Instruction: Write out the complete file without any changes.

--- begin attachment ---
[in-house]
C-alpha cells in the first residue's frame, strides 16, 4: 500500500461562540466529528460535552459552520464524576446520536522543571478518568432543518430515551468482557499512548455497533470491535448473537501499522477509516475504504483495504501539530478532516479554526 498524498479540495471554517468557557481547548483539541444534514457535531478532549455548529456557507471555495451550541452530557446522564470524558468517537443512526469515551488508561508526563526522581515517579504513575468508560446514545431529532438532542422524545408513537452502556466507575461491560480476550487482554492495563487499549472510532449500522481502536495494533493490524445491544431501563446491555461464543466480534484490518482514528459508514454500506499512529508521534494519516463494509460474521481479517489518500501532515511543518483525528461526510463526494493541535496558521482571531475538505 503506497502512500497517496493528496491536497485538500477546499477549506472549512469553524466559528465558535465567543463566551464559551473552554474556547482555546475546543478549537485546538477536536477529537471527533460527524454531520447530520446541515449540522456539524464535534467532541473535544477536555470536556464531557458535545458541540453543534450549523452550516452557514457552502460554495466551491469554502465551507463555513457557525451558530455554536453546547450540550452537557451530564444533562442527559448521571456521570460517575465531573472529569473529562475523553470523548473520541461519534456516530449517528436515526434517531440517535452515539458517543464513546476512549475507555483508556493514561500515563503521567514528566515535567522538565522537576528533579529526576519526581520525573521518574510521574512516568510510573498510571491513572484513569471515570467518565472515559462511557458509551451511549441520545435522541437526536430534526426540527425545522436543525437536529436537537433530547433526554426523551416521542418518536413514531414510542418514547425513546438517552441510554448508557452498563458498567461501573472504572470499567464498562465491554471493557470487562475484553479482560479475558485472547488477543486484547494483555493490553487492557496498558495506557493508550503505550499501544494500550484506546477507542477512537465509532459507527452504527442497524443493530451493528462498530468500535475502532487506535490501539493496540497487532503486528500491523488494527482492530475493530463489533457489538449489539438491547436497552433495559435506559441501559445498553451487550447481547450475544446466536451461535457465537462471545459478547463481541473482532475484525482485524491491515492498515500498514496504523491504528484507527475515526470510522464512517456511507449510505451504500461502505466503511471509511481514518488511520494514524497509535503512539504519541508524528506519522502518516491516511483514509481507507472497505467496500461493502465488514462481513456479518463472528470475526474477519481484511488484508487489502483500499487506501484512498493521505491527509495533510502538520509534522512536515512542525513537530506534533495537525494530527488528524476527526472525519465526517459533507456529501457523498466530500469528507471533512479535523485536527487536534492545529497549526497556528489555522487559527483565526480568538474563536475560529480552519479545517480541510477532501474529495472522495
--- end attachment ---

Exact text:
[in-house]
C-alpha cells in the first residue's frame, strides 16, 4: 500500500461562540466529528460535552459552520464524576446520536522543571478518568432543518430515551468482557499512548455497533470491535448473537501499522477509516475504504483495504501539530478532516479554526 498524498479540495471554517468557557481547548483539541444534514457535531478532549455548529456557507471555495451550541452530557446522564470524558468517537443512526469515551488508561508526563526522581515517579504513575468508560446514545431529532438532542422524545408513537452502556466507575461491560480476550487482554492495563487499549472510532449500522481502536495494533493490524445491544431501563446491555461464543466480534484490518482514528459508514454500506499512529508521534494519516463494509460474521481479517489518500501532515511543518483525528461526510463526494493541535496558521482571531475538505 503506497502512500497517496493528496491536497485538500477546499477549506472549512469553524466559528465558535465567543463566551464559551473552554474556547482555546475546543478549537485546538477536536477529537471527533460527524454531520447530520446541515449540522456539524464535534467532541473535544477536555470536556464531557458535545458541540453543534450549523452550516452557514457552502460554495466551491469554502465551507463555513457557525451558530455554536453546547450540550452537557451530564444533562442527559448521571456521570460517575465531573472529569473529562475523553470523548473520541461519534456516530449517528436515526434517531440517535452515539458517543464513546476512549475507555483508556493514561500515563503521567514528566515535567522538565522537576528533579529526576519526581520525573521518574510521574512516568510510573498510571491513572484513569471515570467518565472515559462511557458509551451511549441520545435522541437526536430534526426540527425545522436543525437536529436537537433530547433526554426523551416521542418518536413514531414510542418514547425513546438517552441510554448508557452498563458498567461501573472504572470499567464498562465491554471493557470487562475484553479482560479475558485472547488477543486484547494483555493490553487492557496498558495506557493508550503505550499501544494500550484506546477507542477512537465509532459507527452504527442497524443493530451493528462498530468500535475502532487506535490501539493496540497487532503486528500491523488494527482492530475493530463489533457489538449489539438491547436497552433495559435506559441501559445498553451487550447481547450475544446466536451461535457465537462471545459478547463481541473482532475484525482485524491491515492498515500498514496504523491504528484507527475515526470510522464512517456511507449510505451504500461502505466503511471509511481514518488511520494514524497509535503512539504519541508524528506519522502518516491516511483514509481507507472497505467496500461493502465488514462481513456479518463472528470475526474477519481484511488484508487489502483500499487506501484512498493521505491527509495533510502538520509534522512536515512542525513537530506534533495537525494530527488528524476527526472525519465526517459533507456529501457523498466530500469528507471533512479535523485536527487536534492545529497549526497556528489555522487559527483565526480568538474563536475560529480552519479545517480541510477532501474529495472522495